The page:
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How do you deal with fear of terrorism when traveling?


by @antonioevans | 4yr  | 11 comments

I do not want to be an โ€œalarmistโ€ but today we had a recent major bombing at an airport & subway in Brussels. A few months back there was Paris. I am currently on my European part of this years trip and it is on my mind.

There are many places that are off the map for Digital Nomads and for good reason. Safety due to war or major crime. I am talking places like Syria, parts of Iraq, few islands in Philippines, a few province in Mexico, El Salvador, etc. But places that arenยดt historically unsafe do causes concern to people, specifically your back home family&friends.

As a traveler how do you deal with terrorism or major crime when it is around where you are visit? Also secondly how do you deal with at home messages from family members.

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@antonioevans | 4yr

That was my question in the body. The title does say fear but I think you are slightly reading it wrong or it comes off as being specifically that way. Anywayโ€ฆ Your stats have lots of issues.

  1. assumption that statistically we as Digital Nomads are not outliers. We are. I get on 20 planes, 20-30 trains and stay in exotic places annually. Average person who is part of your stat lives in 1 place. Does way less travel then that.

  2. Terrorism should be really changed to crime. Sorry for that Yes a bombing can be politically motivated but many smaller acts of crime do not get put into that statistic I assume. Are the organized Mafia muggings Naples added to that? What about kidnapping in parts of Mexico? What about shake downs when driving in parts of Guatemala. All similar.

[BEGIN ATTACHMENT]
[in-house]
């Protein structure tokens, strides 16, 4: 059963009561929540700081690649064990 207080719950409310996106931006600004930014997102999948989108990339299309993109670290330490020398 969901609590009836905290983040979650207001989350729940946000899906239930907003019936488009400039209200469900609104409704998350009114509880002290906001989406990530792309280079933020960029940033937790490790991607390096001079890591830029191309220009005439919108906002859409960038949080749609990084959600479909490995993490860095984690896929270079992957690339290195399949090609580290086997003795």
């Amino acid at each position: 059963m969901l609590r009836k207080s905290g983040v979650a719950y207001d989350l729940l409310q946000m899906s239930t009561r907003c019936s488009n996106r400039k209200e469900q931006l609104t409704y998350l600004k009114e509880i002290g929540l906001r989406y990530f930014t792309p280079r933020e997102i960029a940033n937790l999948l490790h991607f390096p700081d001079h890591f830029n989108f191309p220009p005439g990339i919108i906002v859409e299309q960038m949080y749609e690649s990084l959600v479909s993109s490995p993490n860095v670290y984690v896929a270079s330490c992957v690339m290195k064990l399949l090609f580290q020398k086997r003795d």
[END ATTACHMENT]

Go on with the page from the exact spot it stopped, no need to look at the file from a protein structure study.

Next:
Looking at statistics definitely do help you gauge reality but if they are looked incorrectly it can also skew realty.

Anyway to answer my own question, I do like @kathrynoh I put out on FB I am livingโ€ฆlol.

During the earthquake in Japan I wasโ€ฆin Japan. Got calls and emails. I just decided not to take them all and Just put out Gif on FB saying I am living and fine.

Back in the day I was also in Sept 11th downtown on business. Facebook wasnโ€™t around. Ended up walking uptown and using a Payphone (can you believe that) and calling my mother. She was the hub of social media at the time. :slight_smile:

Recently a friend was shot during Bataclan. Major concert goer and DN his wife called me and I told her to just do a FB post. She did and got hundreds of messages.

Anyway. Yeah use Social Media. 100%

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@kathrynoh | 4yr

Definitely higher risk with more travelling but Iโ€™m not sure if the actual destination (unless you are in a high risk area) puts you at more danger. The thing about terrorism is that it can happen anywhere. The surprise factor is key.

I wouldnโ€™t class all crime as being on the same level as terrorism. Muggings, bag snatching etc is pretty minor in the overall scheme of things.

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@srg_b | 4yr

I avoid places that are low security, and crowded with westerns, like Starbucks ie. Recently I decided not to visit a water park due to warnings by Australian government. Although later I realized how is anyone going to bring in a bomb since everyoneโ€™s in their bathing suits.

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@flyonthewall | 4yr

This writeup has some interesting statistics:

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@them | 4yr

I had to change plans 3 times in the last couple of months after Paris, first lockdown in Brussels and now the Brussels attacks. I still traveled to those places, but had to adapt to the situation.

I definitely do due diligence when traveling, but not only related to terrorism, since I go a lot to remote places. If you donโ€™t, its your choice but should not be promoted, especially not as some kind of attitude or life-style. Comparisons like the chance of being killed in a terrorist attack vs. the chance of being crushed by furniture are unproductive - There is always something that is less or more life threatening and there are tons of comparisons like x more people die of y every year then from z.